When Mark Millar launches a new project, it's become common to see him nab a big name artist he worked with at Marvel to accompany him. However, he's taken a slightly different approach recently by collaborating with those who are just as talented as the likes of Steve McNiven and Leinil Francis Yu, but perhaps not as immediately recognsiable to all comic book fans. Well, as with the recently launched (and downright brilliant) Starlight, the decision to simply find the most talented person for the job pays off yet again with the first issue of MPH. Duncan Fegredo's work is phenomenal, and his portrayal of both the big action heavy moments, and the smaller ones focusing on the characters, works perfectly for this title.
As a result, it's clear from very early on that Millar has found the right man for the job when it comes to this particular series, as is evident from a scene which sees super-speed portrayed in arguably the most unique and visually interesting way yet (and that's a huge compliment, especially after Francis Manapul's stunning work in the pages of The Flash for DC Comics).
Without giving too much away about the plot, MPH #1 takes its time in introducing us to the premise of this new Image Comics series, while simultaneously dropping an awful lot of hints about that shared "Millarworld" universe that the writer has alluded to on more than one occassion recently. As has become the norm for Millar, he quickly introduces us to a lead character who is easy to relate to and not hard to enjoy spending time with. However, just as Roscoe's naivety and optimism runs the risk of becoming a little grating, it is expertly used to take the character from one point in his life to another, and a journey which will seemingly form the foundations of this new series. What is the mysterious MPH drug which seemingly grants users super powers? And on a more personal level, what's next for Roscoe as he sets his sights on the man who set him up and left him to rot in jail?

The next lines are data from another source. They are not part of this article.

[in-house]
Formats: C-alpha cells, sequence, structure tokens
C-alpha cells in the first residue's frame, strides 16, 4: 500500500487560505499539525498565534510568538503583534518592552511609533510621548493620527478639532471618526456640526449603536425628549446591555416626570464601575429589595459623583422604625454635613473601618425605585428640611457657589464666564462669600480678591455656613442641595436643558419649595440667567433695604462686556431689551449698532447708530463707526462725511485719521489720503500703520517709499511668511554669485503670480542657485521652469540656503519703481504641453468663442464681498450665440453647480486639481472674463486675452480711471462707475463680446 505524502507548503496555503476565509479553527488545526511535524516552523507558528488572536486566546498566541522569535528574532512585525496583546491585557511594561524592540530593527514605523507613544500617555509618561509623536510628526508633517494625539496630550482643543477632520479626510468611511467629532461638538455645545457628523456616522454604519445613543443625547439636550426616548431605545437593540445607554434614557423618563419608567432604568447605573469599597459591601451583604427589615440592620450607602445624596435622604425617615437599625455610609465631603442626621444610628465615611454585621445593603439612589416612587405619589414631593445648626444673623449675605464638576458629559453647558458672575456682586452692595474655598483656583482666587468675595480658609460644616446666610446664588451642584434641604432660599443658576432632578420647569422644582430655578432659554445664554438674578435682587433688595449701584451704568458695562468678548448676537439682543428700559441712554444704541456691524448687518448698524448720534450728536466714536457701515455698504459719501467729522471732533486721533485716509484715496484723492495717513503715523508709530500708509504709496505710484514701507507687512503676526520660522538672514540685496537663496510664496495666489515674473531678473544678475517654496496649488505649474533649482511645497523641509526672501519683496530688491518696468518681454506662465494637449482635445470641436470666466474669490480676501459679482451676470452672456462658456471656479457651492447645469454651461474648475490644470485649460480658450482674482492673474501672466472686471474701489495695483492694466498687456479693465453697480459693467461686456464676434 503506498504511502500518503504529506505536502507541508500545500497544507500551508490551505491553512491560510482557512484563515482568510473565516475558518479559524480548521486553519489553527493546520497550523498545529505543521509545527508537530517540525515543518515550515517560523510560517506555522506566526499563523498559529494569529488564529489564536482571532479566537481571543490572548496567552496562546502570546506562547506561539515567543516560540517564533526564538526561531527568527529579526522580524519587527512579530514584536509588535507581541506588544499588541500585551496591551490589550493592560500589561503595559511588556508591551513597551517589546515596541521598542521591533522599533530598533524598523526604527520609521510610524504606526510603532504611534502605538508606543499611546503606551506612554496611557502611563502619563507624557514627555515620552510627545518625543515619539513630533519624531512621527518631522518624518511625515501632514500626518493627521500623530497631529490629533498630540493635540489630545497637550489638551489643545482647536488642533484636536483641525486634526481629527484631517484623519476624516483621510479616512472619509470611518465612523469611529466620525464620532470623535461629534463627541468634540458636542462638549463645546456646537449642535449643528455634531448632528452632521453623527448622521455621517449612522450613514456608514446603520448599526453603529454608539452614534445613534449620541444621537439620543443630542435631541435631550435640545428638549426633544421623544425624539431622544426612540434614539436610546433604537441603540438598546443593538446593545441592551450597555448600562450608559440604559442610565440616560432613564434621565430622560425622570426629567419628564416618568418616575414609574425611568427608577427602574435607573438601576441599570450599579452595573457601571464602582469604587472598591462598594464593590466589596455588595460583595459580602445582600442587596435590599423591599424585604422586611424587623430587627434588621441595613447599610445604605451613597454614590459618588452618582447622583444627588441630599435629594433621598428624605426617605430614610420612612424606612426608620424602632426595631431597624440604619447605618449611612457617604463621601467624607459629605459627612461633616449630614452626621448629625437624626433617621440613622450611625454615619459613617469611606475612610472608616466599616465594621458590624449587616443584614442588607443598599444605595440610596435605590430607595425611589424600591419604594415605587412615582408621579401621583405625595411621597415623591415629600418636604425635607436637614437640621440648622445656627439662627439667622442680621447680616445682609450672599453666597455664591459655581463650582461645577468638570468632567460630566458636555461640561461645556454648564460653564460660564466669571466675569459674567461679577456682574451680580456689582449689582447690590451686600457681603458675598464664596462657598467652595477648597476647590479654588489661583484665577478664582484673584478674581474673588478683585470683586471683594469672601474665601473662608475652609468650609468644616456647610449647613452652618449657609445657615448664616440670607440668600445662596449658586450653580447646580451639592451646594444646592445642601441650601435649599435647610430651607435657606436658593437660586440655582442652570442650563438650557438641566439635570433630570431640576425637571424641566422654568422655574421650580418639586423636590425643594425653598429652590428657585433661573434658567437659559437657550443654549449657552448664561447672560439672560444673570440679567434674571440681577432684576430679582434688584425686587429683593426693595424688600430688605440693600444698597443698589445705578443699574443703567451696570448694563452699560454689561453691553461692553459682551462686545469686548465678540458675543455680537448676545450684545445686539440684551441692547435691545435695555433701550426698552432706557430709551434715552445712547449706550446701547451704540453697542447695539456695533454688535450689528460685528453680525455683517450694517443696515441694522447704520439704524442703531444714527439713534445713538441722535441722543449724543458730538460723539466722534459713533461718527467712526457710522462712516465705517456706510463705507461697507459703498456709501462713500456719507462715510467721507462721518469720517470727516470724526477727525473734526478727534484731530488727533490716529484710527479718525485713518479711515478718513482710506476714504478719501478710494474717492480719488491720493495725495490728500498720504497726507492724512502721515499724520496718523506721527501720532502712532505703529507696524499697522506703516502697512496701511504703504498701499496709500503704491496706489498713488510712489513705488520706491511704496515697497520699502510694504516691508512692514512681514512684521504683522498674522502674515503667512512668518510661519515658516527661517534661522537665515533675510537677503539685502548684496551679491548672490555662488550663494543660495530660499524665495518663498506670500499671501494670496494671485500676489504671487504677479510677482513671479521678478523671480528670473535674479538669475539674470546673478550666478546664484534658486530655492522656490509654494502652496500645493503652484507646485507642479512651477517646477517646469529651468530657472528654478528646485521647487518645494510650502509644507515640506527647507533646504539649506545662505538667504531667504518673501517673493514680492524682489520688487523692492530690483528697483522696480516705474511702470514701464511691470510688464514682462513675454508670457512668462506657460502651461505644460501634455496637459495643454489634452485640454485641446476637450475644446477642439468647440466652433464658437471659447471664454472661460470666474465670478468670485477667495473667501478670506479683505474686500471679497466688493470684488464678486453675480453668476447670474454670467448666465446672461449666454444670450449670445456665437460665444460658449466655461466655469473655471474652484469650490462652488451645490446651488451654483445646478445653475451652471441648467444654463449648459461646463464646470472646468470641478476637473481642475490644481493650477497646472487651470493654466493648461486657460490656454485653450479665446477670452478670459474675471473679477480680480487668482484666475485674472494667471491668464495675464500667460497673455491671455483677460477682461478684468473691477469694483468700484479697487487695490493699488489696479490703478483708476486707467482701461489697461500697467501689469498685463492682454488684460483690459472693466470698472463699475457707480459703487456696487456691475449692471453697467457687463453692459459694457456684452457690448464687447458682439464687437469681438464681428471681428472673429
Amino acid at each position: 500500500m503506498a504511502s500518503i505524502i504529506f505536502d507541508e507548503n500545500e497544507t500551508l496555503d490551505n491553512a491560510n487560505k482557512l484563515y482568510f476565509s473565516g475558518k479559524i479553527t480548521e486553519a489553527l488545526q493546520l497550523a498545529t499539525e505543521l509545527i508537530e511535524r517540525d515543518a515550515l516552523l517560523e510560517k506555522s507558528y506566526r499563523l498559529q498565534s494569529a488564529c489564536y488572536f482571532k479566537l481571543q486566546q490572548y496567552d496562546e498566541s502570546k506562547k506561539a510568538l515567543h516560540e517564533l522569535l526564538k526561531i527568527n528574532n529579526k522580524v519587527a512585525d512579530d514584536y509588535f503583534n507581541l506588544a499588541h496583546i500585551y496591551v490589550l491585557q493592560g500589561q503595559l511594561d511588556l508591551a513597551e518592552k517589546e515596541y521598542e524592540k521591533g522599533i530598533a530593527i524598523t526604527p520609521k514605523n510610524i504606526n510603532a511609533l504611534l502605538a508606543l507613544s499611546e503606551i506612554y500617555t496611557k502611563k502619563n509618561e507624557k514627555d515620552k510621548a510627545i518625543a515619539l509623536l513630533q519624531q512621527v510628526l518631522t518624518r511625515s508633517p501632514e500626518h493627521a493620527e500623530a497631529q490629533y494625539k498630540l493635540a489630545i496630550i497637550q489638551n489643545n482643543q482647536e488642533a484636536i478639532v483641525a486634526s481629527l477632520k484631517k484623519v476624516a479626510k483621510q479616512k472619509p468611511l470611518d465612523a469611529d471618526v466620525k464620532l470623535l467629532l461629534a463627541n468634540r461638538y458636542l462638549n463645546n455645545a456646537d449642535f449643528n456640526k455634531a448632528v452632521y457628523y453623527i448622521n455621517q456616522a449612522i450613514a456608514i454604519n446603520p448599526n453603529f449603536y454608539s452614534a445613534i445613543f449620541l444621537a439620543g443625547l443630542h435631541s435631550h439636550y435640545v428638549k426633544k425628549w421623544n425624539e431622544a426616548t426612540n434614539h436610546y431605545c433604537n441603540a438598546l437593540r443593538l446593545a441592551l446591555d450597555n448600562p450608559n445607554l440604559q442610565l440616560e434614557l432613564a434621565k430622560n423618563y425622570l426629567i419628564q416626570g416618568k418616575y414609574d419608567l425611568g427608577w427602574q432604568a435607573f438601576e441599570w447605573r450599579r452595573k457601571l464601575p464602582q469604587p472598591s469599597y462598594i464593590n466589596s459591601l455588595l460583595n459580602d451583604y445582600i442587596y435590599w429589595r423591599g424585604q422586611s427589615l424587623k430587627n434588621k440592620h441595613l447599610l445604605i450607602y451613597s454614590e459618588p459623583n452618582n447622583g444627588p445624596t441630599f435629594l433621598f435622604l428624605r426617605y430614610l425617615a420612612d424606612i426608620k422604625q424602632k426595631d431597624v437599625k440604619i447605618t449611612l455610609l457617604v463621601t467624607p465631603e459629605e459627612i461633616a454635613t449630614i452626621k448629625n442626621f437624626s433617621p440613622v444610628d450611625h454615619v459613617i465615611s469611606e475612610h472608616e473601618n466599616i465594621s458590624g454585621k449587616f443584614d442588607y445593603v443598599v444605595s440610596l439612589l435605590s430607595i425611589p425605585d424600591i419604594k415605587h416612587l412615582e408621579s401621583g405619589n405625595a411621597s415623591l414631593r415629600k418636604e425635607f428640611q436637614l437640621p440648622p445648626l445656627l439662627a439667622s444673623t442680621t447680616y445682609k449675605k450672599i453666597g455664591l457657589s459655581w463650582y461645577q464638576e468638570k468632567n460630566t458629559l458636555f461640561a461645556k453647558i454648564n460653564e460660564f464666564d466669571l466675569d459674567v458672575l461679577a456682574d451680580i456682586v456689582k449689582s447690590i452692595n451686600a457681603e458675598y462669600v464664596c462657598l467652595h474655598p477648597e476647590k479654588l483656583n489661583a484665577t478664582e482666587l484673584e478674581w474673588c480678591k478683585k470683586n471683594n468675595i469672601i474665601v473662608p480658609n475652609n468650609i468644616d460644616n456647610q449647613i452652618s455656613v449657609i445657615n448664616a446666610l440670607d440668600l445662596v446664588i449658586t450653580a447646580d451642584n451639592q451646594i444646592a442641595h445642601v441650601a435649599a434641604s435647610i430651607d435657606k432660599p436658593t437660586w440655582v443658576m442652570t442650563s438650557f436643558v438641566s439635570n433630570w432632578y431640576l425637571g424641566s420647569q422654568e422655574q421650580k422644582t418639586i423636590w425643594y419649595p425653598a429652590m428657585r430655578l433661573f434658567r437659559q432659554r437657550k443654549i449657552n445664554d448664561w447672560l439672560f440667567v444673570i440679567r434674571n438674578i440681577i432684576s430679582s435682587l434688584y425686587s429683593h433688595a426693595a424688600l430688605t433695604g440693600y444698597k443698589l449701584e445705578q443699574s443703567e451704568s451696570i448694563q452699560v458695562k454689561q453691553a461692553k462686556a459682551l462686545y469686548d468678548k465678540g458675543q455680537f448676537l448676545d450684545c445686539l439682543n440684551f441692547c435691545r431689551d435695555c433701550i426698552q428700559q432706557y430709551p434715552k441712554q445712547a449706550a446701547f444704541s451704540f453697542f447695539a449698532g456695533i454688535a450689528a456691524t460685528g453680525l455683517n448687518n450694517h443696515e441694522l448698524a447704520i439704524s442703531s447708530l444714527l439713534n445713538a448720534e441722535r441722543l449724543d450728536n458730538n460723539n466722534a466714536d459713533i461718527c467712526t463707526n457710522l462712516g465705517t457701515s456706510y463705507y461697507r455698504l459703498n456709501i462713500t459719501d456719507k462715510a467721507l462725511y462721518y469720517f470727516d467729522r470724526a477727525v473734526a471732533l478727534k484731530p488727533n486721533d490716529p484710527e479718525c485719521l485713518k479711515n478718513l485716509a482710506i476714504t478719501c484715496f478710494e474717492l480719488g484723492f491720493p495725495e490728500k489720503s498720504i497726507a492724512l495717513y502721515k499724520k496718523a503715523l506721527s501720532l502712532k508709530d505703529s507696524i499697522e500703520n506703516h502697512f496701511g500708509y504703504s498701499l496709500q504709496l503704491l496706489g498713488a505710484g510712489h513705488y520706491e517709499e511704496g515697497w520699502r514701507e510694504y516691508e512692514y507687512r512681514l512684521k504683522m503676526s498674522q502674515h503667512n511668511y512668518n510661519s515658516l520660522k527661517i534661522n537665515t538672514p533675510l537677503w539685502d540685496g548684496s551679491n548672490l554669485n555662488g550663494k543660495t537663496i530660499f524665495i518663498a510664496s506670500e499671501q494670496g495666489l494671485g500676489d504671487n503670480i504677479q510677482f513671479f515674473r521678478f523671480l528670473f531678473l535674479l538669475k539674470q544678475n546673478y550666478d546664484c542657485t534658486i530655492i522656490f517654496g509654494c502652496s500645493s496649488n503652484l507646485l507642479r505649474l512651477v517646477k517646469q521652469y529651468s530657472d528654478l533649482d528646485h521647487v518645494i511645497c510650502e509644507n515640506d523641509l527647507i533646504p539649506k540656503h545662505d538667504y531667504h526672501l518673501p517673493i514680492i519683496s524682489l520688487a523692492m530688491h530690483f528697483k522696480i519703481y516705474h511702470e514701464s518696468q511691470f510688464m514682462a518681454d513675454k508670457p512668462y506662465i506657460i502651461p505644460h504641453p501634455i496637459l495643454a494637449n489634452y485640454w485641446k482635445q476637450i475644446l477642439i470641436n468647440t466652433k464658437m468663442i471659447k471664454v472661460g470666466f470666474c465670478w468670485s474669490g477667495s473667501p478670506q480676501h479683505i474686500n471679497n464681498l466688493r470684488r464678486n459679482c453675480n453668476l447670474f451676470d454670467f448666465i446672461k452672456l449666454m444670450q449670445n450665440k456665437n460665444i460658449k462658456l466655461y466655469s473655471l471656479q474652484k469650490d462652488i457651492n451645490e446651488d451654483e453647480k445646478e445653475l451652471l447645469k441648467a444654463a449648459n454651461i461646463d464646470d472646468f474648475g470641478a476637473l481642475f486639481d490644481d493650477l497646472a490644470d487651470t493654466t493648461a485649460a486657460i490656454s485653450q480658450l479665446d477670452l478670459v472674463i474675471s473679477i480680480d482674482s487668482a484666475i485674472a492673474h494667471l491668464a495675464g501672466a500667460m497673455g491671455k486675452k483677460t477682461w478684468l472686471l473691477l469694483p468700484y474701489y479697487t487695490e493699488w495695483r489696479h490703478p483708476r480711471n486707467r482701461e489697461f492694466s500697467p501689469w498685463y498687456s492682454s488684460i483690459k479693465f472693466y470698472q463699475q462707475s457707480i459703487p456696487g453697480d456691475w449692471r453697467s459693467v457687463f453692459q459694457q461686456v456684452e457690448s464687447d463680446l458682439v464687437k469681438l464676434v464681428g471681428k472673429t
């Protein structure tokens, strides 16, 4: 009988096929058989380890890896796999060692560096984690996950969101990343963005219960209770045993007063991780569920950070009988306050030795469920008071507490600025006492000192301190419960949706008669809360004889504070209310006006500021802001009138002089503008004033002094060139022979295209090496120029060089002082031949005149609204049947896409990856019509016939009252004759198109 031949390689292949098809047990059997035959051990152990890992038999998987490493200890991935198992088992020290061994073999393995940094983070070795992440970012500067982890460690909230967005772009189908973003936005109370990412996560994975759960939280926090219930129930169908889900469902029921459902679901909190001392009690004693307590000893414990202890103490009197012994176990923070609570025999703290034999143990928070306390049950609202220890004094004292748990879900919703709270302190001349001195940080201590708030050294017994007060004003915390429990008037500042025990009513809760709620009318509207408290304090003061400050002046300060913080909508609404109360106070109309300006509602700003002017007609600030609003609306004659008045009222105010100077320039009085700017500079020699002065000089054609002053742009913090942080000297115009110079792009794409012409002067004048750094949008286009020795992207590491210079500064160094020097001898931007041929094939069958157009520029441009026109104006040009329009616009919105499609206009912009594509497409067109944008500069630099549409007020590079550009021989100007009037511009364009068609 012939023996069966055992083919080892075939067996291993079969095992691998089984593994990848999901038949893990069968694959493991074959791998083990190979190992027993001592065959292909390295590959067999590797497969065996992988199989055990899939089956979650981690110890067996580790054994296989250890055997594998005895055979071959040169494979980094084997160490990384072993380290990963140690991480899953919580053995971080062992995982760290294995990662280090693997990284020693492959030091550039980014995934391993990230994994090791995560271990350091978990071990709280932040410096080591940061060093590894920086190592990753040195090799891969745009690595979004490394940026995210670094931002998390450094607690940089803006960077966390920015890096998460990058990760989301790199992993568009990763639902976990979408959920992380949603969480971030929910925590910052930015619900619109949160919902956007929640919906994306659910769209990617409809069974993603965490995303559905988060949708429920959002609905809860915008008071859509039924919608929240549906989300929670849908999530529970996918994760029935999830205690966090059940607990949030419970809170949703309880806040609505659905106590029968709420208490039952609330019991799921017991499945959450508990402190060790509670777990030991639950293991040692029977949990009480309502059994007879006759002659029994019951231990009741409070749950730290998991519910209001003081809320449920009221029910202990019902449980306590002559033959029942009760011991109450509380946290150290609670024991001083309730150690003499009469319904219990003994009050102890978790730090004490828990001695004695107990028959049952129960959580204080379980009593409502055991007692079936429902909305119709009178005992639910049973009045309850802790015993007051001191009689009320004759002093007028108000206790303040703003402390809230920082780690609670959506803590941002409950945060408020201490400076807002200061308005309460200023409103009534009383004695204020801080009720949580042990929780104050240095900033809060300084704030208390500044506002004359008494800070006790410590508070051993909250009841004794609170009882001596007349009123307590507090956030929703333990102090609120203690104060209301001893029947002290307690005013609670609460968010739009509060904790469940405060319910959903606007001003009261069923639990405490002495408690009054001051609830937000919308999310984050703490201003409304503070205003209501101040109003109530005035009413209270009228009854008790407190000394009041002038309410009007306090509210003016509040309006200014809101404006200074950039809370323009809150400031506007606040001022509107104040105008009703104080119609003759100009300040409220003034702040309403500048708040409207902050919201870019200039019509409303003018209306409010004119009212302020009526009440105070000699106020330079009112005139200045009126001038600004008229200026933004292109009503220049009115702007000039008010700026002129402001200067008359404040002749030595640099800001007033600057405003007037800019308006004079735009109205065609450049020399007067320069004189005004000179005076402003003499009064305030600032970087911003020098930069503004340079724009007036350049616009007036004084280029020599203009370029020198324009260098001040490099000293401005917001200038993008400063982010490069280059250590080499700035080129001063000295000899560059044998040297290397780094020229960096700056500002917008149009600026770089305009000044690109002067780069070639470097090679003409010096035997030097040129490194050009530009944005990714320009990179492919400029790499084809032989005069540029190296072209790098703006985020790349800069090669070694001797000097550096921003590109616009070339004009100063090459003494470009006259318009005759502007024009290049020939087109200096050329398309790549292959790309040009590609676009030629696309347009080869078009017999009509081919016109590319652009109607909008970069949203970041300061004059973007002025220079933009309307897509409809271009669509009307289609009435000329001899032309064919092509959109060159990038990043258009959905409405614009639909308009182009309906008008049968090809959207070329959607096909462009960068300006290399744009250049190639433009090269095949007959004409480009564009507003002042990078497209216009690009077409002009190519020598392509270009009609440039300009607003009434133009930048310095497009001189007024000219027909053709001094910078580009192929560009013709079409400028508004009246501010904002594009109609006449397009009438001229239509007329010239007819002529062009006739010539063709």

Both of these are equally compelling narratives, and as they converge, the series promises to take us somewhere very special indeed.
MPH #1 is the kind of comic book which leaves you hungry for more by the time you reach the final page, but still extremely satisfied. As with the likes of Supercrooks, Wanted and Superior before it, it promises to be a must-read title every month moving forwards, and that's down to both the compelling characters, plot and possible impications in regards to how all these series' link together. Just as Marvel Studios perfected the shared universe concept on the big screen, Millar now looks set to do the same in the pages of his own comic books.
MPH #1 has all the makings of another huge hit for Mark Millar, and with stunning artwork from Duncan Fegredo, this is yet another must-buy series from the creator of The Ultimates and Kick-Ass.